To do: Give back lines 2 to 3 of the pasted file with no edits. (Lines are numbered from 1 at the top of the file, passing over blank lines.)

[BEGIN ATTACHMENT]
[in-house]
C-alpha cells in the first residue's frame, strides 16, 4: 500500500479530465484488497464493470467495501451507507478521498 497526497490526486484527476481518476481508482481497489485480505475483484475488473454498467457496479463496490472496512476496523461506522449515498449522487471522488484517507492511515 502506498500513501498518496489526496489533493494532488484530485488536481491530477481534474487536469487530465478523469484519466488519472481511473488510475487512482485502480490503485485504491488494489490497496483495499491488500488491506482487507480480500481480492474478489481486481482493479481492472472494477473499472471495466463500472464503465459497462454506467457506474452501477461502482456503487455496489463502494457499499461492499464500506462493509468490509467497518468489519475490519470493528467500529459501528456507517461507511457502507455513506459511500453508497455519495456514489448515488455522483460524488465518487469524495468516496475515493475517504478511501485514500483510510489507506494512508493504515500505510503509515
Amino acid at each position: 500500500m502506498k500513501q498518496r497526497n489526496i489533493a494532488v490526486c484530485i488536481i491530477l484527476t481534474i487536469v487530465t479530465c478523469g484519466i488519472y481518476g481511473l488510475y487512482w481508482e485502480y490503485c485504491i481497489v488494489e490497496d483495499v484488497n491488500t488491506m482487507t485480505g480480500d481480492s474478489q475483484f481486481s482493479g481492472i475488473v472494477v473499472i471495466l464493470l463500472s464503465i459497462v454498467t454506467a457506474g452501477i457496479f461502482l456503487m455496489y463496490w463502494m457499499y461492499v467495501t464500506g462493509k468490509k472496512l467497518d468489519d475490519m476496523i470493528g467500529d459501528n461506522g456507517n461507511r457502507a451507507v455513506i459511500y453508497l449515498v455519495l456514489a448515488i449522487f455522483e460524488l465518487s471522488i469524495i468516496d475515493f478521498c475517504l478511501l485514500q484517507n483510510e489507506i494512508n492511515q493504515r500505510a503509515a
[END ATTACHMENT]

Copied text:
C-alpha cells in the first residue's frame, strides 16, 4: 500500500479530465484488497464493470467495501451507507478521498 497526497490526486484527476481518476481508482481497489485480505475483484475488473454498467457496479463496490472496512476496523461506522449515498449522487471522488484517507492511515 502506498500513501498518496489526496489533493494532488484530485488536481491530477481534474487536469487530465478523469484519466488519472481511473488510475487512482485502480490503485485504491488494489490497496483495499491488500488491506482487507480480500481480492474478489481486481482493479481492472472494477473499472471495466463500472464503465459497462454506467457506474452501477461502482456503487455496489463502494457499499461492499464500506462493509468490509467497518468489519475490519470493528467500529459501528456507517461507511457502507455513506459511500453508497455519495456514489448515488455522483460524488465518487469524495468516496475515493475517504478511501485514500483510510489507506494512508493504515500505510503509515
Amino acid at each position: 500500500m502506498k500513501q498518496r497526497n489526496i489533493a494532488v490526486c484530485i488536481i491530477l484527476t481534474i487536469v487530465t479530465c478523469g484519466i488519472y481518476g481511473l488510475y487512482w481508482e485502480y490503485c485504491i481497489v488494489e490497496d483495499v484488497n491488500t488491506m482487507t485480505g480480500d481480492s474478489q475483484f481486481s482493479g481492472i475488473v472494477v473499472i471495466l464493470l463500472s464503465i459497462v454498467t454506467a457506474g452501477i457496479f461502482l456503487m455496489y463496490w463502494m457499499y461492499v467495501t464500506g462493509k468490509k472496512l467497518d468489519d475490519m476496523i470493528g467500529d459501528n461506522g456507517n461507511r457502507a451507507v455513506i459511500y453508497l449515498v455519495l456514489a448515488i449522487f455522483e460524488l465518487s471522488i469524495i468516496d475515493f478521498c475517504l478511501l485514500q484517507n483510510e489507506i494512508n492511515q493504515r500505510a503509515a